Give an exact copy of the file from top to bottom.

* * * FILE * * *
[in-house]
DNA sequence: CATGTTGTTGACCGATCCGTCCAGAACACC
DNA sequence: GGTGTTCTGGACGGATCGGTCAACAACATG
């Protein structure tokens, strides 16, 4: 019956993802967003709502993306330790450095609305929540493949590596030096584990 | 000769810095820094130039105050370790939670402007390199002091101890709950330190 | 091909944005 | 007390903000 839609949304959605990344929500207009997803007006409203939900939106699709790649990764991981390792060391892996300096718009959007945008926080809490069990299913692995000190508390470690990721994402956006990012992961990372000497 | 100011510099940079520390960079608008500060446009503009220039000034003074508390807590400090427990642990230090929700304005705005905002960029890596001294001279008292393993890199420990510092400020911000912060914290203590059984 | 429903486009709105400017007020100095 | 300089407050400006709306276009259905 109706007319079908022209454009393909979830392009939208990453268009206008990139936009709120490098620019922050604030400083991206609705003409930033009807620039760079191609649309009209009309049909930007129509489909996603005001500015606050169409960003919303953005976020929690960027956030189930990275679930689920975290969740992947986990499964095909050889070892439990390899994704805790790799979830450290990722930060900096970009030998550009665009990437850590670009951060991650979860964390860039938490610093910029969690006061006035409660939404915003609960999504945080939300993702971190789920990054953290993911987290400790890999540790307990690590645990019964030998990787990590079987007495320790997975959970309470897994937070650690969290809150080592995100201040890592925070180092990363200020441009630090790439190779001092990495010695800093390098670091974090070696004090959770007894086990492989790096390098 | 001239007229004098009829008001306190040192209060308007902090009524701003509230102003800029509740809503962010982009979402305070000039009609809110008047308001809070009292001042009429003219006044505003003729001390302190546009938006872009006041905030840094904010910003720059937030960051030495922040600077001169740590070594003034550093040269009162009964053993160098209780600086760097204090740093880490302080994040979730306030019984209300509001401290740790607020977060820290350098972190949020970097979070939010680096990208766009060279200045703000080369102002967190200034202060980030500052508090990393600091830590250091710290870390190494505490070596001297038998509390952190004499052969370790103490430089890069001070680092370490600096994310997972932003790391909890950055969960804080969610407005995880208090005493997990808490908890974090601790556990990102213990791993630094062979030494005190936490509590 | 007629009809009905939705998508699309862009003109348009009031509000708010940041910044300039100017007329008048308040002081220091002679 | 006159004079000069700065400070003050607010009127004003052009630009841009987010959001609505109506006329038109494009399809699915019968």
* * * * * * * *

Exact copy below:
[in-house]
DNA sequence: CATGTTGTTGACCGATCCGTCCAGAACACC
DNA sequence: GGTGTTCTGGACGGATCGGTCAACAACATG
């Protein structure tokens, strides 16, 4: 019956993802967003709502993306330790450095609305929540493949590596030096584990 | 000769810095820094130039105050370790939670402007390199002091101890709950330190 | 091909944005 | 007390903000 839609949304959605990344929500207009997803007006409203939900939106699709790649990764991981390792060391892996300096718009959007945008926080809490069990299913692995000190508390470690990721994402956006990012992961990372000497 | 100011510099940079520390960079608008500060446009503009220039000034003074508390807590400090427990642990230090929700304005705005905002960029890596001294001279008292393993890199420990510092400020911000912060914290203590059984 | 429903486009709105400017007020100095 | 300089407050400006709306276009259905 109706007319079908022209454009393909979830392009939208990453268009206008990139936009709120490098620019922050604030400083991206609705003409930033009807620039760079191609649309009209009309049909930007129509489909996603005001500015606050169409960003919303953005976020929690960027956030189930990275679930689920975290969740992947986990499964095909050889070892439990390899994704805790790799979830450290990722930060900096970009030998550009665009990437850590670009951060991650979860964390860039938490610093910029969690006061006035409660939404915003609960999504945080939300993702971190789920990054953290993911987290400790890999540790307990690590645990019964030998990787990590079987007495320790997975959970309470897994937070650690969290809150080592995100201040890592925070180092990363200020441009630090790439190779001092990495010695800093390098670091974090070696004090959770007894086990492989790096390098 | 001239007229004098009829008001306190040192209060308007902090009524701003509230102003800029509740809503962010982009979402305070000039009609809110008047308001809070009292001042009429003219006044505003003729001390302190546009938006872009006041905030840094904010910003720059937030960051030495922040600077001169740590070594003034550093040269009162009964053993160098209780600086760097204090740093880490302080994040979730306030019984209300509001401290740790607020977060820290350098972190949020970097979070939010680096990208766009060279200045703000080369102002967190200034202060980030500052508090990393600091830590250091710290870390190494505490070596001297038998509390952190004499052969370790103490430089890069001070680092370490600096994310997972932003790391909890950055969960804080969610407005995880208090005493997990808490908890974090601790556990990102213990791993630094062979030494005190936490509590 | 007629009809009905939705998508699309862009003109348009009031509000708010940041910044300039100017007329008048308040002081220091002679 | 006159004079000069700065400070003050607010009127004003052009630009841009987010959001609505109506006329038109494009399809699915019968």